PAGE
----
Another Day Along the Way
Wednesday, December 28, 2005
Twenty-six years. That is how long it has been. Twenty-six years.
Yesterday was the anniversary of my mother’s departure from earth.
Photo albums reveal she really did live for nineteen of my years. When my hands turn pages and my eyes stare at pictures, I see history. Her smile looks so large in her small body. Her facial expressions help me almost hear laughter. A shot of the family at a kitchen table allows me to smell our ancient mornings: the coffee for them, the orange juice for me, the eggs and sausage for us all.
Songs adjust the channels of my brain. They turn me toward Georgia, toward mountains, toward confessions, toward a dance. They turn me back in time. I hear again as she sings along with Johnny Cash while he walks the line. I hear again as she sings along with her songs and my songs and our songs.
At ball games I imagine what she might be saying, how she might be cheering. At church services I guess about her dress, her prayers. At home I want her talking to my wife and her grandsons. In the yard I want to ask her how to keep flowers alive. In the car I want to tell her to listen to my favorite music while I drive. In the mornings I want her up early for a walk with her only son.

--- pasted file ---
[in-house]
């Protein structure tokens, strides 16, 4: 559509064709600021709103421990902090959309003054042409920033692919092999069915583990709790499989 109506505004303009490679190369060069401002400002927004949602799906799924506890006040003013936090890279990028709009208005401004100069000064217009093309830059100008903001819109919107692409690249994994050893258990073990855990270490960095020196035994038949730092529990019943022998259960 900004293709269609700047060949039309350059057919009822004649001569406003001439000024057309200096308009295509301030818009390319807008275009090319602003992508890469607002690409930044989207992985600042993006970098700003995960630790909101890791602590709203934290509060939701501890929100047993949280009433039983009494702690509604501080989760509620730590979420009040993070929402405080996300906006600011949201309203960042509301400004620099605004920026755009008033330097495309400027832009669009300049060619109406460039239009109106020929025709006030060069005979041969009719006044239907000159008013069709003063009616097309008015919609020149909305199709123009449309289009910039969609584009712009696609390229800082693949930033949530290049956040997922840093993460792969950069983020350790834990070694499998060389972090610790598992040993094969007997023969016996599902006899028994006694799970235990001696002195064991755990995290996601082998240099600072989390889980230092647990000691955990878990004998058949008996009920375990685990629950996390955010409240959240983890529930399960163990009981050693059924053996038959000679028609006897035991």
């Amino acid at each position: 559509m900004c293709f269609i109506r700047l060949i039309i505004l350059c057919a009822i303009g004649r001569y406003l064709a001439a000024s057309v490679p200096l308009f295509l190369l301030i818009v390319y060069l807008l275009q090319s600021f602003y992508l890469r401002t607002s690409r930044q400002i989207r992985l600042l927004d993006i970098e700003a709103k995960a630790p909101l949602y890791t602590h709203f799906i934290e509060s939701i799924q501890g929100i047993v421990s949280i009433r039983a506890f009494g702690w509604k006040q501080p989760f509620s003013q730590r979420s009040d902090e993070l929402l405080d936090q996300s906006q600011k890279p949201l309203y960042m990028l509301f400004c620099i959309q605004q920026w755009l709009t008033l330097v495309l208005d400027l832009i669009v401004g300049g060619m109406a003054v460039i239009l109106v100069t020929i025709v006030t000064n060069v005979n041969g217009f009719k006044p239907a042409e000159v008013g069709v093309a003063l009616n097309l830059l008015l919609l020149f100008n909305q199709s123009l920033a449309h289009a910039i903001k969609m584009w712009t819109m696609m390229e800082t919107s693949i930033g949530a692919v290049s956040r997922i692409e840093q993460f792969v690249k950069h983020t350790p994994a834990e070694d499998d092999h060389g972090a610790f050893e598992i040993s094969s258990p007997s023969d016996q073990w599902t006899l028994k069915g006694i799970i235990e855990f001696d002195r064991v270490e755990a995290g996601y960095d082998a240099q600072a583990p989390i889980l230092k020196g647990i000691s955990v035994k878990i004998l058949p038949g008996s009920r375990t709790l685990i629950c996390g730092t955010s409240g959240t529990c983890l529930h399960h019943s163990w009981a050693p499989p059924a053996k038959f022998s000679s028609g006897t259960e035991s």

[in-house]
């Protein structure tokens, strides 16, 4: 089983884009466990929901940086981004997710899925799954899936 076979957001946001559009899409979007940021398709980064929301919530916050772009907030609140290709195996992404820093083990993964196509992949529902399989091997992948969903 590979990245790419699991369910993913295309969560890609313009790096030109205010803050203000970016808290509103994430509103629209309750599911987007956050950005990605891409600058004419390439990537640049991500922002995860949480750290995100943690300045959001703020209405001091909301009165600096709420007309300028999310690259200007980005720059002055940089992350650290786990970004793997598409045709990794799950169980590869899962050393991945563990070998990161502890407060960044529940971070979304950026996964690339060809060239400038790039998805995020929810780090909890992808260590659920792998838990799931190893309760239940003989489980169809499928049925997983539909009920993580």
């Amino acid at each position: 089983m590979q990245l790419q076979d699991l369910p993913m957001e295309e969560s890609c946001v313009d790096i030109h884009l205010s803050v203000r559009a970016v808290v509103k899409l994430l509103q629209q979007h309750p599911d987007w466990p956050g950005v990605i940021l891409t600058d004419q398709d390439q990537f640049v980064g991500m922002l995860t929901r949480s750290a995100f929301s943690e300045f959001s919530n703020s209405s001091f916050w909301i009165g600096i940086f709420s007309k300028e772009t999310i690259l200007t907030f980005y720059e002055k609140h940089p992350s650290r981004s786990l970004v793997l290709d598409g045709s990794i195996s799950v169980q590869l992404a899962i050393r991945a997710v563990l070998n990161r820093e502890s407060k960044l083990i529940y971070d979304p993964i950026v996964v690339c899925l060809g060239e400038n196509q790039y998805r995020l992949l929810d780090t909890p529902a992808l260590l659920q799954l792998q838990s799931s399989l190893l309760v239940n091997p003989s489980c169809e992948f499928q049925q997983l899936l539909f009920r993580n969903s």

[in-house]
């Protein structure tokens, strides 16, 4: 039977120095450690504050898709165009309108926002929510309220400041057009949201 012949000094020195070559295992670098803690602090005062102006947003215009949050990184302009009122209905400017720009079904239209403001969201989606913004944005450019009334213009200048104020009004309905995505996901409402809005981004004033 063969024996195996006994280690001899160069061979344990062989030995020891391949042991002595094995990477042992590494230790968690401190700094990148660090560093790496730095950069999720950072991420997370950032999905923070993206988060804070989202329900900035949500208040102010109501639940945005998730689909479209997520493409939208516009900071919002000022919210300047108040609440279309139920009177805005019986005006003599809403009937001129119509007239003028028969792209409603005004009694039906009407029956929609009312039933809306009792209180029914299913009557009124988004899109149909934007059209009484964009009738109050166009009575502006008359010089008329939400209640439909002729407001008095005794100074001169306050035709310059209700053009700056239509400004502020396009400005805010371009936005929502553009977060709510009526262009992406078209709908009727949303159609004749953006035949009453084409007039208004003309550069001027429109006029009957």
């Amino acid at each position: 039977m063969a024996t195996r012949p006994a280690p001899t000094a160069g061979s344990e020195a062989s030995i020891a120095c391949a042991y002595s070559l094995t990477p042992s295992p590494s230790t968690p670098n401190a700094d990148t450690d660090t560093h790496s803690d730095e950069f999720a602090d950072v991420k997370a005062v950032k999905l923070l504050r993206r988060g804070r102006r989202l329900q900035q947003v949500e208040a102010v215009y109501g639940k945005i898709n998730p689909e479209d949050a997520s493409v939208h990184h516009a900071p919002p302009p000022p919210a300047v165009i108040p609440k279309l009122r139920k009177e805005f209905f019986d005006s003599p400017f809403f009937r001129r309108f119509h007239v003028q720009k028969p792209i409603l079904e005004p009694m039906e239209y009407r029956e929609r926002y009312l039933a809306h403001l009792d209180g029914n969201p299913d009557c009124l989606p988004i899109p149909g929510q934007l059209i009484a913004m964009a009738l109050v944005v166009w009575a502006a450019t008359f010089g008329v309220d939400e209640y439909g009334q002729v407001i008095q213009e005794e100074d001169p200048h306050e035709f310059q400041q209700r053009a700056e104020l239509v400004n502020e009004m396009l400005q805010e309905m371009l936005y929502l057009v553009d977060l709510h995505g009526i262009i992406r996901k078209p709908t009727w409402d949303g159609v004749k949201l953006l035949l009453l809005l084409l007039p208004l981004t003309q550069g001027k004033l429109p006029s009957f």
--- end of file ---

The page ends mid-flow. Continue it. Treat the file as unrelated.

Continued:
I called her Mama. When I one day meet her in heaven, I plan to call her Mama. Until then, I must do what Mama told me many times. I hear the southern accent, the soft heart, and the firm faith as that sweet voice said, “Come on, now. You can do all things through Christ.”
Rather than arguing with her, I need to listen to Mama. Rather than just thinking about how much I still miss her after so many rapidly racing years, I should recall what she taught me. About life, about love, about laughter: I need to remember.
And, just in case they go online in heaven, I need to tell her this: “I miss you so much.”
Along the way,
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